Summer Holiday Update (1): ‘Coming together is a beginning, staying together is progress, and working together is success’ (Henry Ford)

It’s been a stressful week for school staff, parents and students. If you have been following the news, you will know about the fiasco over A’ levels and GCSEs, with the government and Ofqual changing their mind several times about the way that grades were to be awarded this year. As a parent who went through a fairly stressful day last week collecting my son’s level 3 BTEC award in Computing (which is now being regraded in time for next week), all of my sympathies have been with the Year 11s and their families.

On Thursday 20th August, the Year 11 students came back to collect their GCSE results (BTEC results have been delayed until next week). Like everything else this year, this results day was very different to every other one I have been associated with: students had time slots to collect their results; and we all kept a respectful distance from each other. But the anxiety and (mostly) joy on the students’ faces was exactly the same as every other results day I’ve attended. It might have been different to the school staff but it meant just as much to the students who are now able to go to college to study an exciting array of qualifications.

We are not reporting GCSE results this year. Not because they are poor- overall, it is the best set of outcomes that the school has ever achieved- but because the focus this year, more than any other year, should be on the students. When schools were closed down on Friday 20th March, the Year 11 students were left in limbo for a few weeks before it was confirmed that there would be no GCSE examinations. I am sure that a few students were privately relieved that they wouldn’t have to sit exams but the majority feel cheated that they didn’t have the opportunity to prove themselves after four-and-a-half years of hard work.  The final decision by the government to give Year 11 students the higher grade of the centre-assessed grade or the grade generated by the Ofqual algorithm was undoubtedly the right one. It is the least they deserve for months of uncertainty. Congratulations to all of them!

We have less than two weeks until the start of the new academic year but there has been plenty of work taking place at school over the past month. We have put a one-way system into place throughout the school, inside and outside, to help keep students distanced during lesson changeovers and when they are moving around the school site.

I admit there’s nothing subtle about them but I hope you’ll agree that there’s no chance the children will misunderstand the message we are trying to convey. We have also established separate catering outlets for each year group, with designated areas of the school where students can spend break and lunchtime. This will help us keep all of the students in separate ‘bubbles’ to help reduce the chances of infection.

Over the summer, we have been in contact with the bus and train companies. I will write a separate letter next week with all of the relevant information that you will need. In short, the companies:

  • Will require all students to wear a face covering
  • Will have sanitizer for students to use
  • Are encouraging students to remain in their year group bubbles if possible

I will also write next week to confirm the arrangements for the first week back. Last term, we sent you ’10 Key Points for Parents’ which I hope answers most (if not all) of your questions. If you do not have it, you can find it below.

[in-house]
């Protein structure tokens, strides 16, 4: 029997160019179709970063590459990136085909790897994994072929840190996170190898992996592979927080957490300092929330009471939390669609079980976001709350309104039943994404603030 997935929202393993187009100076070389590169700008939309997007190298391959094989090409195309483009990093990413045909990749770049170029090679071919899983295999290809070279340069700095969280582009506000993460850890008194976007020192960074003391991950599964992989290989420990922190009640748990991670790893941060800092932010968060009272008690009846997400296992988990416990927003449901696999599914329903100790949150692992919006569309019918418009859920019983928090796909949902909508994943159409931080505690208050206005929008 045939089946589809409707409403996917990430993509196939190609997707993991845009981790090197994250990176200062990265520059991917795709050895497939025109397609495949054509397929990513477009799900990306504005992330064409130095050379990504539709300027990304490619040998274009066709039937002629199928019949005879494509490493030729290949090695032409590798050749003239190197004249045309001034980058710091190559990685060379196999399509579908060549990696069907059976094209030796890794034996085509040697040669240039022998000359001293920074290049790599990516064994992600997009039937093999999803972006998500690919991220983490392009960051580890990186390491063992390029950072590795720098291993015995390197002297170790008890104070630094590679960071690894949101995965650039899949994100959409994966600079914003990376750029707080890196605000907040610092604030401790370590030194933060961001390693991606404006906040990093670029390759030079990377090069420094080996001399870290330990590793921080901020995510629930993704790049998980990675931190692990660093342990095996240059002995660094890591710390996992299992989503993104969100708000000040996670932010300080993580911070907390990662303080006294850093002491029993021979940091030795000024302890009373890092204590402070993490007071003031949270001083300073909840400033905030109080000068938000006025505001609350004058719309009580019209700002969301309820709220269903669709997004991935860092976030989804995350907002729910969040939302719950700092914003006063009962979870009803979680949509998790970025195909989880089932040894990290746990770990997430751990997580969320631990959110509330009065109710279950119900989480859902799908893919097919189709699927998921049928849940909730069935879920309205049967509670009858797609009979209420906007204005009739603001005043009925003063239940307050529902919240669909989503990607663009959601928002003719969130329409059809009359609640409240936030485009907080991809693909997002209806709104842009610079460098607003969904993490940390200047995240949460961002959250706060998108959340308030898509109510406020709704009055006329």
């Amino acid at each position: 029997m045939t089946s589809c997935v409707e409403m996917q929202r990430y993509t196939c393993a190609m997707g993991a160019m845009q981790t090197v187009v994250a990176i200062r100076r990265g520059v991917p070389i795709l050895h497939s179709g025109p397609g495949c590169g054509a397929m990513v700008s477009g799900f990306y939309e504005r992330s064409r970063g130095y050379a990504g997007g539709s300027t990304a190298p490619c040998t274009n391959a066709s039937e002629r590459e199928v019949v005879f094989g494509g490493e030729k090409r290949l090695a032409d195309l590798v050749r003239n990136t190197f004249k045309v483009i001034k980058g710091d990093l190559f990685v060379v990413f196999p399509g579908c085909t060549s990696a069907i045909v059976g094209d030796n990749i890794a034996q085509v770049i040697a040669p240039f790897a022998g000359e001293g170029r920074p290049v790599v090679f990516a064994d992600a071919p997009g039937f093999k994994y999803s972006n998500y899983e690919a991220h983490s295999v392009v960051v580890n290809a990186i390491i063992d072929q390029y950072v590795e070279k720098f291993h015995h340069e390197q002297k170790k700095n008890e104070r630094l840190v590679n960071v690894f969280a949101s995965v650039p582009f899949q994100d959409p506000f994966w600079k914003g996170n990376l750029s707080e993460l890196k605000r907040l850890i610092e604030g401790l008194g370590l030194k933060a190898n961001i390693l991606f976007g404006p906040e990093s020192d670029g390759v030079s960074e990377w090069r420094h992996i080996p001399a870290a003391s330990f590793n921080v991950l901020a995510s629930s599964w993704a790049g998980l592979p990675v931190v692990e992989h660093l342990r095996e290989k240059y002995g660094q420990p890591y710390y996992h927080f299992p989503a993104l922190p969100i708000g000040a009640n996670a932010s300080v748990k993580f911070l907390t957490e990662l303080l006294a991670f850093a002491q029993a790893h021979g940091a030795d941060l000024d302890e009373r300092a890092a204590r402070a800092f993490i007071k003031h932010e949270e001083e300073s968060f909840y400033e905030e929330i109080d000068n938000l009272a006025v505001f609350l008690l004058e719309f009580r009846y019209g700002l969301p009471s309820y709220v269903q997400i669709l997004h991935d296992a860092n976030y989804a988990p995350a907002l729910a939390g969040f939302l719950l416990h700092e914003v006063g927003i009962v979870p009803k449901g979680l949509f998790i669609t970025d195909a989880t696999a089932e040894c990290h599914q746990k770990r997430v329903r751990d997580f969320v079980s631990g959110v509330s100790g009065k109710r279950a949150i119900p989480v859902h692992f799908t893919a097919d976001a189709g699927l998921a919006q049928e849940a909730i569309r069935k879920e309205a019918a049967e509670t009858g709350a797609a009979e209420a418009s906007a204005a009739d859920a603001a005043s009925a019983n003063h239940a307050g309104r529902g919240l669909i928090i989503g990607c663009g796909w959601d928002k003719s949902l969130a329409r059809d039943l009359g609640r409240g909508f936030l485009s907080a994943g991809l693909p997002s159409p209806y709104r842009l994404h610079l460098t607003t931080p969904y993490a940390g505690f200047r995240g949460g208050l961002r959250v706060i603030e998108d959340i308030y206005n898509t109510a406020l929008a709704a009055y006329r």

10 Key Points for Parents (September 2020) – Download (PDF)

A few parents and students have emailed over the summer asking what the school’s policy on face coverings will be. The government published updated guidance on 10th August, which we have incorporated into our plan for September 2020. The guidance remains clear that face coverings do not need to be worn by students as long as other precautions have been taken. In September, most rooms will be arranged in rows so that students are not face-to-face (there are a few where this is not practicable); internal doors/ windows will be open most of the time to improve ventilation (windows will obviously be shut when the weather dictates); surfaces in rooms will be sterilised between sessions, using sterilisers purchased by the school this summer; equipment will not be shared between groups without having been sterilised beforehand. I think we have made the classrooms as safe as we possibly can. Nonetheless, there will be a small number of students (who may have a medical condition or may be shielding family members at home) who may wish to wear face coverings during lessons, in the same way that there will be a small number of staff will be wearing visors when teaching lessons. If this is the case, please contact your child’s Head of Year at the beginning of term so that we can work with you to strike a balance between keeping things as normal as possible whilst ensuring that your children (or family members) remain safe.

Finally, a reminder that we are having a phased return from Monday 7th September:

  • Monday 7th September: Year 7
  • Tuesday 8th September: Years 7 and 8
  • Wednesday 9th September: Years 7 and 9
  • Thursday 10th September: Years 7 and 11
  • Friday 11th September: Years 7, 10 and 11
  • Monday 14th September: All year groups back

This is so that we can run through the new expectations with each year group properly. There will be a programme of live lessons and online work for students to complete when they are not in school during this week and everything will be uploaded to Show My Homework by 5pm on Friday 4th September.

I hope that you enjoy the last two weeks of the summer holiday and I am looking forward to seeing all 1103 of your children in a few weeks. Please keep an eye out for additional emails next week or check the school’s website for updated news.